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Old 09-12-2005, 10:58 AM   #30
Erick Mead
 
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Dojo: Big Green Drum (W. Florida Aikikai)
Location: West Florida
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Re: Omoto-kyo Theology

In discussing Omoto, I feel disposed to be eclectic. While I both distinguished and compared Aikido and Zen earlier, I happened on the following commentary on a koan by Ekai (Mumon) which is perhaps apropos to finding the right way both to practice a true path in aikido, and to know it when we see it practiced.

To tread the sharp edge of a sword
To run on smooth-frozen ice,
One needs no footsteps to follow.
Walk over the cliffs with hands free.

This precise sentiment is echoed in a number of the doka.

In my view, the surest way to test if you are practicing good aikido is to irimi without caring what you end up doing, and see what happens. If you blend and flow, it is good aikido, if you struggle or catch yourself in the process, it is not. Whe you stop getting hit, you know you are getting better.

Omoto has this quality in a theological sense. Onisaburo similarly felt no sense of boundaries in putting his foot in to comment upon and amalgamate anyone's mythological system into Omoto's understanding of the Divine. At bottom, that is the chief significance of Omoto to me, the process rather than the content.

Omoto denies pantheism, as there is but one Divine and the sum of the universe does not equal God. However, it embraces a multiplicity of aspects of deity present in creation that, while not polytheistic, is much like the Christian Trinity of hypostases, or persons of God, and incarnational theology, all run amok.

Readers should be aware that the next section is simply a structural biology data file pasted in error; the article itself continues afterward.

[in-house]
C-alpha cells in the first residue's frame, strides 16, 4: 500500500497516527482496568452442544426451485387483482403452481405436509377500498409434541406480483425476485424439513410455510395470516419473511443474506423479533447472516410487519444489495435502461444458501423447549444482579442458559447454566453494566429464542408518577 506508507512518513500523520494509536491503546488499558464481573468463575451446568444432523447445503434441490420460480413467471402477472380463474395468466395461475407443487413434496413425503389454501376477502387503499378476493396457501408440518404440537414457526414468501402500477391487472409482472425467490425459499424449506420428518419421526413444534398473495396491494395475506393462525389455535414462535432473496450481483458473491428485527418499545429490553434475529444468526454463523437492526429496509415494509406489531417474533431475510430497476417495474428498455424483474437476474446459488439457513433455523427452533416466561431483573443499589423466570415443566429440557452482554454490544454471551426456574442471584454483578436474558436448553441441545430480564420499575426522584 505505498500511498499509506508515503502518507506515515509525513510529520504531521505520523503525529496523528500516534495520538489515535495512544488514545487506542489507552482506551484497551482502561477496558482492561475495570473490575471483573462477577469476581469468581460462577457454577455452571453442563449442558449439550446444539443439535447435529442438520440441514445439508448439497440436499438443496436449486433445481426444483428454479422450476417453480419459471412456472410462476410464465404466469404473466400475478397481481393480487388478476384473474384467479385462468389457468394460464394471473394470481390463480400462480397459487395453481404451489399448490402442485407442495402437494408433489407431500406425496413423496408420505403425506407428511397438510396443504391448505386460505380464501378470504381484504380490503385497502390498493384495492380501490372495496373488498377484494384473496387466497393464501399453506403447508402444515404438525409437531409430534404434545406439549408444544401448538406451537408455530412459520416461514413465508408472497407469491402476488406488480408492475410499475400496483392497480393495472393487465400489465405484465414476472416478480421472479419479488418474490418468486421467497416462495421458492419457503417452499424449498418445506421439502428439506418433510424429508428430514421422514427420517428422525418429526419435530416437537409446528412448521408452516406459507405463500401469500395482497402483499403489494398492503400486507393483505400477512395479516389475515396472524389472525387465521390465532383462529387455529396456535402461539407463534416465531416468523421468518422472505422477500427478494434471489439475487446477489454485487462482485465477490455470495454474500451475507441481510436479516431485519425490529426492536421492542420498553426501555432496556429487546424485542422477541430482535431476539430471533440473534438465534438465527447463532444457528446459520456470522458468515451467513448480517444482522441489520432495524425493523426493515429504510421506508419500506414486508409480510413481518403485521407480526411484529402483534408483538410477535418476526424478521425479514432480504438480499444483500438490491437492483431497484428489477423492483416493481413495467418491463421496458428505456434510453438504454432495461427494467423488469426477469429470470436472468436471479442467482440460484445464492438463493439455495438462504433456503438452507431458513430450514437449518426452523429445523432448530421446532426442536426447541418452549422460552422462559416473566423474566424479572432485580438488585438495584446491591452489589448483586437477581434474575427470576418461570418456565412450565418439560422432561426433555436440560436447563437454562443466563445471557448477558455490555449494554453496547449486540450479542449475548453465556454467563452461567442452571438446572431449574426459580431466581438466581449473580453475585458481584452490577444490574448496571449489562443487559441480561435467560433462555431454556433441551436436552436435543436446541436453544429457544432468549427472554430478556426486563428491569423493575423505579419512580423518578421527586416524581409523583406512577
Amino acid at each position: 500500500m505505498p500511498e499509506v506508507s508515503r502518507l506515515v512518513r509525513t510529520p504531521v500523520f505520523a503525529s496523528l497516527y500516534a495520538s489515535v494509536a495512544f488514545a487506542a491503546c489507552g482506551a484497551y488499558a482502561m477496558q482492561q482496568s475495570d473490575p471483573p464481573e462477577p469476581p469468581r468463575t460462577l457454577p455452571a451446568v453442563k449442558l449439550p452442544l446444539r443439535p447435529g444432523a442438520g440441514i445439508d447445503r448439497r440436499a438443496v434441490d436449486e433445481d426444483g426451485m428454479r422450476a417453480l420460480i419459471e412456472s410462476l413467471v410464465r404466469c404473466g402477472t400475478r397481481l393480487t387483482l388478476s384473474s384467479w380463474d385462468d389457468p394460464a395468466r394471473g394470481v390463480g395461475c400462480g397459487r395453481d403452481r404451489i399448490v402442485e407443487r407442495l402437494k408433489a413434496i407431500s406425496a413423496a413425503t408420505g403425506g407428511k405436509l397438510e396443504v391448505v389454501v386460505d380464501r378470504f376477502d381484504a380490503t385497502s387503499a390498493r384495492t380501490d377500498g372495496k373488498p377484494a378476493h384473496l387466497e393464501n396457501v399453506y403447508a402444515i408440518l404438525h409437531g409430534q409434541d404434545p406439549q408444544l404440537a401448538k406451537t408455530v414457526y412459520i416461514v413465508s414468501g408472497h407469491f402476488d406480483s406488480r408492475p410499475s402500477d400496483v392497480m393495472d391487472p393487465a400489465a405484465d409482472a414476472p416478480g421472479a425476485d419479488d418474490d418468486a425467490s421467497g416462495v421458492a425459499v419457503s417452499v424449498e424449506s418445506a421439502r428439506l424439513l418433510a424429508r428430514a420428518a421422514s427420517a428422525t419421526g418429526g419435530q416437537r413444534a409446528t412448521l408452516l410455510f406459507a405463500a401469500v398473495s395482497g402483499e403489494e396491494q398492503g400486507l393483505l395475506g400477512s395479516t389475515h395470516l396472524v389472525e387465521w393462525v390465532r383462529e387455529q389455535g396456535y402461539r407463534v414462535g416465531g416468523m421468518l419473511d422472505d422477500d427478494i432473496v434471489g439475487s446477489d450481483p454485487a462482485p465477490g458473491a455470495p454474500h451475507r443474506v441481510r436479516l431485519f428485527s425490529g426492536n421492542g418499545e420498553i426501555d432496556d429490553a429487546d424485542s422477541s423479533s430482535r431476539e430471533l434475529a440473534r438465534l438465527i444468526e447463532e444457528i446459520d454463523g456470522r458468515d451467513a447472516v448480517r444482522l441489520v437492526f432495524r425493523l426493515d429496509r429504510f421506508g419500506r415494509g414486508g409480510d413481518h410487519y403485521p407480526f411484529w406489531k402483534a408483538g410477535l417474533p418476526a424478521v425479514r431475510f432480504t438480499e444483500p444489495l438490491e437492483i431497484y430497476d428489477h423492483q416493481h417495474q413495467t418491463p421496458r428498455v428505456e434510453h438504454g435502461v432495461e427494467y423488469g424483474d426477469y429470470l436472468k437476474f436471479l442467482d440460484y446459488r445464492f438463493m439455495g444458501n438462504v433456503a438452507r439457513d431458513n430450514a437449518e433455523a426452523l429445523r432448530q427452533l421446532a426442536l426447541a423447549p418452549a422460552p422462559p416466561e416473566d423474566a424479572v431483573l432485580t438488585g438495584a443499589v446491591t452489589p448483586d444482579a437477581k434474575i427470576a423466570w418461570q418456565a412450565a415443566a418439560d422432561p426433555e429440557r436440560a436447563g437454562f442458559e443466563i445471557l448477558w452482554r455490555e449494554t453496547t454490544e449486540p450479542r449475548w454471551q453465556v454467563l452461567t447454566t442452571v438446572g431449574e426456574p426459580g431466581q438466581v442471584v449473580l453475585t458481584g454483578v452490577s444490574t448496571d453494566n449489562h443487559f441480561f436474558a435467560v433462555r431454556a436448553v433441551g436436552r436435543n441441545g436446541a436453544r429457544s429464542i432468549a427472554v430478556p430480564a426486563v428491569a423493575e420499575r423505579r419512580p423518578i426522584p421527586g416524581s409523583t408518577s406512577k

It is unclear to me if Onisaburo denies what would be decribed in the West as as "orthodox" panentheism, that God "indwells" all creation, which maitains the separateness of the created and Uncreated. That would be opposed to the heterodox type of panentheism that holdsa that all things are part of God, in which the created partakes of the same nature as God, but God is that, plus more.

The doka make clear that O-Sensei adopted the Omoto Mizu/Izu dichotomy of material and non-material aspects of existence (seen/unseen, omote/ura). It seems to me that he departed from the Omoto's "watchmaker" model involved in the temporary inattention of the Ushitora spirit that Nao Deguchi asserted as authority for her revelations that Onisaburo interpreted.

O-Sensei's focus upon the emanations of kotodama SU, Amenominakanushi no kami, and the two Musubi deities (respectively the seen/unseen, mizu/izu) suggest that he agreed with the operative theology the Deguchi espoused ( the Isu/Mizu), but departed from them in terms of ultimate cosmology. O-Sensei's position is far more orthodox in term of Shingon Vajrayana trinitarian AdiBuddha cosmology and the five-fold Vajkrayana desription of created nature (i.e.-- four souls, one spirit, connoting the four-fold emanations of the central Vairocana Buddha in the Diamond mandala) as it was elaborated through Ryobu Shinto.

Omoto, as a dissenting group from the kokugaku, which expressly existed to create support for Imperial cult nationalism, helped to preserve both the substantive and operative elements that underlay ryobu shinto and its organic syncretic process. In my view however, while the synthesis Onisaburo worked out is useful, it does not on its face seem to create a real basis for syncretism of the type I have described, precisely because it is too systematic. Certinaly as its history has played out, it also did not succeed in translating its message to a great number of adherents who could "make it their own."

It seems to me that O-sensei's thoughts are much closer to the ideal for syncretic thought. Apart from the physical system of aikido he did not attempt to rationally systematize his thought to any significant degree. That makes his kotodama system and the doka based upon it far more suggestive rather than authoritative, connatative rather than denotative.

This requires one to struggle with the meaning and to give it context. This makes it more, rather than less, successful in this regard. Certainly it is more organic in feeling for this reason. The comparison of the relative success of his message, and the maintenance of its essenitla integrity in the process of itsa expansion, especially when compared with that of Onisaburo Deguchi, is significant.

Cordially,
Erick Mead
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